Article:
When complete, China’s first modern aircraft carrier will be a great leap forward, but still not a game-changer as far as the U.S. Navy is concerned, experts tell Military Times.

The Type 003, China’s first modern aircraft carrier, will enable the People’s Liberation Army Navy to project power past the “first island chain,” says a report recently published by Taiwan’s Ministry of National Defense. The “first island chain” refers to the major archipelagos out from the East Asian mainland coast stretching from the Kamchatka Peninsula in the northeast to the Malay Peninsula in the southwest, including U.S. interests and allies such as Taiwan and the Philipines.

China’s new carrier is expected to be fully operational by 2025 and will feature advanced electronic warfare devices and a modern catapult system. While these advancements represent a significant technological leap for Beijing, experts who spoke with Military Times did not believe its development would detract from U.S. operations in the Pacific theater.

“This carrier will certainly impact the PLANs maritime capabilities vis a vis its East and South Asian neighbors by the end of this decade, but it will not significantly impact U.S. warfighting capabilities in the Western Pacific,” Mark Montgomery, a Senior Fellow at Foundation for Defense of Democracies.

According to multiple experts who spoke to Military Times, a significant capability included in the Type 003, which is not present in Beijing’s other two carriers, is the Catapult Assisted Takeoff But Arrested Recovery (CATOBAR) system used to launch and recover aircraft.

“There are currently only two countries, the U.S. and France, that utilize CATOBAR launch systems, so the Type 003 will put China in an elite group,” Matthew P. Funaiole, Senior Fellow, China Power Project and Senior Fellow for Data Analysis, at the Center for Strategic and International Studies told Military Times.

Currently, China operates two carriers who use STOBAR, or Short Takeoff But Arrested Recovery. This system utilizes a deck that utilizes a “ski jump” to assist aircraft during takeoff rather than a catapult. While STOBAR is a cheaper system to both build and operate, there are significant drawbacks to STOBAR. These include weight limitations that impact the payload size of aircraft and restrictions on what kinds of aircraft can launch VIA STOBAR.

“The increased size of the 003, paired with a greatly improved launch system when compared to its predecessors, also opens the door to a larger and more diverse carrier airwing down the road,” Craig Singleton, an adjunct fellow at Foundation for the Defense of Democracies, told Military Times.

While it is known that the Type 003 is incorporating a state-of-the-art launch and recovery system, it is anticipated that Beijing will equip the carrier with advanced Electronic Warfare (EW) capabilities. However, due to the speed at which technology advances, this suite’s full scope and effectiveness will probably not be evident until the ship sets sail.

While the Type 003 “boasts” significant new EW technology, according to Funaiole, much of it remains untested. As such, it isn’t easy to ascertain how effective it may be. However, according to Taiwan News, China is emphasizing expanded “hard kill” and “soft kill” EW inventories for the new carrier.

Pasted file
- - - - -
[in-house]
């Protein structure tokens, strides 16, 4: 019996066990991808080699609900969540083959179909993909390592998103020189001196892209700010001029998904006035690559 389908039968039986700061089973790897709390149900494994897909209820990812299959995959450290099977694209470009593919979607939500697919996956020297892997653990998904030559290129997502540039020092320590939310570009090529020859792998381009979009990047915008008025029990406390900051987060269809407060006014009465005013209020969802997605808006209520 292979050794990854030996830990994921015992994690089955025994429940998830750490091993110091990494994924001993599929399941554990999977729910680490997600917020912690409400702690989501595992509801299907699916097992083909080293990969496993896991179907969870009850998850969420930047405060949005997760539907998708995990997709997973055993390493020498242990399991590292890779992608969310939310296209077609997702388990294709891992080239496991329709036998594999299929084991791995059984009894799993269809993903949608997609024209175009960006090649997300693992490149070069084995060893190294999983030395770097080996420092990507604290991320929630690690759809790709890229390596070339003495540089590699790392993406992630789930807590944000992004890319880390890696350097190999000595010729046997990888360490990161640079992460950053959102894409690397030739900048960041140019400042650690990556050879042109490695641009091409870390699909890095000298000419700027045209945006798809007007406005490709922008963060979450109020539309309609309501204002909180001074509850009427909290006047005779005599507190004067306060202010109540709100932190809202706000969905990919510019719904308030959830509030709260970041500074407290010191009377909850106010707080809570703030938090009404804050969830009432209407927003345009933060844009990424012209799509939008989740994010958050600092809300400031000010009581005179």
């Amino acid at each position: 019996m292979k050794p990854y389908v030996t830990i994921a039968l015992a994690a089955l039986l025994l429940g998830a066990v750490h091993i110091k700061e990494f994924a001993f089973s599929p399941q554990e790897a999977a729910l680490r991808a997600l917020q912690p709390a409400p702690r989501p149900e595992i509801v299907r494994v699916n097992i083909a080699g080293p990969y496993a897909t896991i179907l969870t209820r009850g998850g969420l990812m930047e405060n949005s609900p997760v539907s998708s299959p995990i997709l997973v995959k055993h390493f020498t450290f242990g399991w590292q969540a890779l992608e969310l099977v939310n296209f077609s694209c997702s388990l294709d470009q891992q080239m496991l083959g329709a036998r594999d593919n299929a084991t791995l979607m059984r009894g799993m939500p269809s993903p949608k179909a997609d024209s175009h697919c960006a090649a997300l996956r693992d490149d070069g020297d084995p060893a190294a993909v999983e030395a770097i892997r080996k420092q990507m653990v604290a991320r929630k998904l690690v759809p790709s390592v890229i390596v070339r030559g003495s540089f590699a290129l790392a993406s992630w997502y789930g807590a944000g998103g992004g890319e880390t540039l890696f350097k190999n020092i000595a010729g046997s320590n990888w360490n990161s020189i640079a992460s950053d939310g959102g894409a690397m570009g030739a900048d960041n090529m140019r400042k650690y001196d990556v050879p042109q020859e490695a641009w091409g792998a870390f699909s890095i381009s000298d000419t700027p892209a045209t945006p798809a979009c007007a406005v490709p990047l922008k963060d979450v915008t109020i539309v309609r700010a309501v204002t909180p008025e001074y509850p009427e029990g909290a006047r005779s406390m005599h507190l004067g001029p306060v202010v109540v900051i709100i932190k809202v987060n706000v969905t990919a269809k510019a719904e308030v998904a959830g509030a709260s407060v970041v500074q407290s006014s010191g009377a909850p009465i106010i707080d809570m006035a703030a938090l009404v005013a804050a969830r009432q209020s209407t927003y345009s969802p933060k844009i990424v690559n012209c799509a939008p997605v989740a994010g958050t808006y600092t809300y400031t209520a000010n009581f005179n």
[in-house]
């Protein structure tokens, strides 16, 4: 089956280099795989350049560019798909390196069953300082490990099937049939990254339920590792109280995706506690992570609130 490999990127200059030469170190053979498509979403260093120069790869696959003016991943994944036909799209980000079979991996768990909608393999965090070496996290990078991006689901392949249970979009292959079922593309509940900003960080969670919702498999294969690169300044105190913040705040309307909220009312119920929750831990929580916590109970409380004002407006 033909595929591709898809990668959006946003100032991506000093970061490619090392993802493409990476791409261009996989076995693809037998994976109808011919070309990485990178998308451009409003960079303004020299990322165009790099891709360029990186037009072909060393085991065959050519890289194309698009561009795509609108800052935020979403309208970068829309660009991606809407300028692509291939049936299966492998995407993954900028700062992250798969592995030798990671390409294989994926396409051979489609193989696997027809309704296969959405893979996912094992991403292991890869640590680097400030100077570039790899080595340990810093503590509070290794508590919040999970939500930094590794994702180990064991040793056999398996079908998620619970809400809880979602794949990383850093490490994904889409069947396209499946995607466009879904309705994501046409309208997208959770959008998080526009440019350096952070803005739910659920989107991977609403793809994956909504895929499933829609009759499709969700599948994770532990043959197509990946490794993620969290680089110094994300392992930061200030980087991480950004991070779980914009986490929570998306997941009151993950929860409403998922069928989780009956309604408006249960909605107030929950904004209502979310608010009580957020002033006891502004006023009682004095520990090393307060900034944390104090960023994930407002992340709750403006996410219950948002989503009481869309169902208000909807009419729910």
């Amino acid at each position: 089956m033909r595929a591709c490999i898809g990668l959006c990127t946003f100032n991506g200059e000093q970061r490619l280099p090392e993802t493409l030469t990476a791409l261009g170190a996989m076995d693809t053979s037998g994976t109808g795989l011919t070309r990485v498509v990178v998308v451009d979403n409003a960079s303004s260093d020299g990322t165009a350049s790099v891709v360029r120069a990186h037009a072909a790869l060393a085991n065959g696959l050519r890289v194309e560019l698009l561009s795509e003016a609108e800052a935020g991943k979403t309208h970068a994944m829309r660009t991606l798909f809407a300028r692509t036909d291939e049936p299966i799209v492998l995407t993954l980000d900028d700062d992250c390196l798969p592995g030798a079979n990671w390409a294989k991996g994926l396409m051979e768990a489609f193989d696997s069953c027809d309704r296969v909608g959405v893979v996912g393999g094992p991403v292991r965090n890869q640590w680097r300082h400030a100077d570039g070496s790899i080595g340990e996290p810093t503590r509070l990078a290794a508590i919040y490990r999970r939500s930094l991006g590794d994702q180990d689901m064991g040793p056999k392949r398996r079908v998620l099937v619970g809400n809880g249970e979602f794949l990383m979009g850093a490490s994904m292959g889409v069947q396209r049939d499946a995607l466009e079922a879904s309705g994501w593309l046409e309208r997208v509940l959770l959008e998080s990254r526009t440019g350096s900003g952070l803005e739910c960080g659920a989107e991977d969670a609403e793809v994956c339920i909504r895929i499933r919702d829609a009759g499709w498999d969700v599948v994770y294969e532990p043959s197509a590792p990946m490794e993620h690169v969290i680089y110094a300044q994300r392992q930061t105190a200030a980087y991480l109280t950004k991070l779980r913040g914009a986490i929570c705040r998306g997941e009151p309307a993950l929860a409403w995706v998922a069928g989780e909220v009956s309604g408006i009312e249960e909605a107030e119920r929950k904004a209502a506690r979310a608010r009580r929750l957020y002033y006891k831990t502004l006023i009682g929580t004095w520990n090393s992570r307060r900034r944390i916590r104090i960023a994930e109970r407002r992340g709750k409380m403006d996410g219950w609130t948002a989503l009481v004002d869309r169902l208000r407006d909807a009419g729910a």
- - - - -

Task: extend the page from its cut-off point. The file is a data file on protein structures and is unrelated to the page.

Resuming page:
According to Singleton, EW “hard kill” weapons usually involve a blast or fragmentation that destroys an incoming warhead. Conversely, “soft kill” EW relies on jamming and potentially microwaves to disrupt incoming missiles.

“What makes [soft kill] EW capabilities like these really interesting is that they allow for the destruction, interception, and/or jamming of approaching enemy missiles, drones, etc., at a much lower cost than firing an interceptor missile,” Singleton said.

Singleton also added that since the Type 003 is not anticipated to be fully operational until 2025, it’s challenging to ascertain precisely what, and how effective, these kinds of systems will be.

While the Type 003 represents a significant technological development for the PLA and anticipates it increasing Beijing’s ability to project power, they do not view it as significantly shifting the balance of power in the Pacific.

“It is critical to remember that China is still new to carrier operations, and the Type 003 will be its first modern carrier,” Funaiole said. Adding that, China still needs time to train pilots and integrate carrier operations into its fleet fully.

Additionally, China’s entrance into carrier operations is recent. At the same time, the U.S. has decades of experience in developing carrier doctrine during peacetime and considerable experience conducting carrier operations during wartime.

“US pilots, operators, and engineers are the best in the world. The human element cannot be understated. An aircraft carrier is a tool, and its effectiveness depends on those that wield it. China is still finding its way in terms of carrier operations. The US has the advantage of leaning on generations of acquired and institutional knowledge,” Funaiole concluded.

James R. Webb is a rapid response reporter for Military Times. He served as a US Marine infantryman in Iraq. Additionally, he has worked as a Legislative Assistant in the US Senate and as an embedded photographer in Afghanistan.

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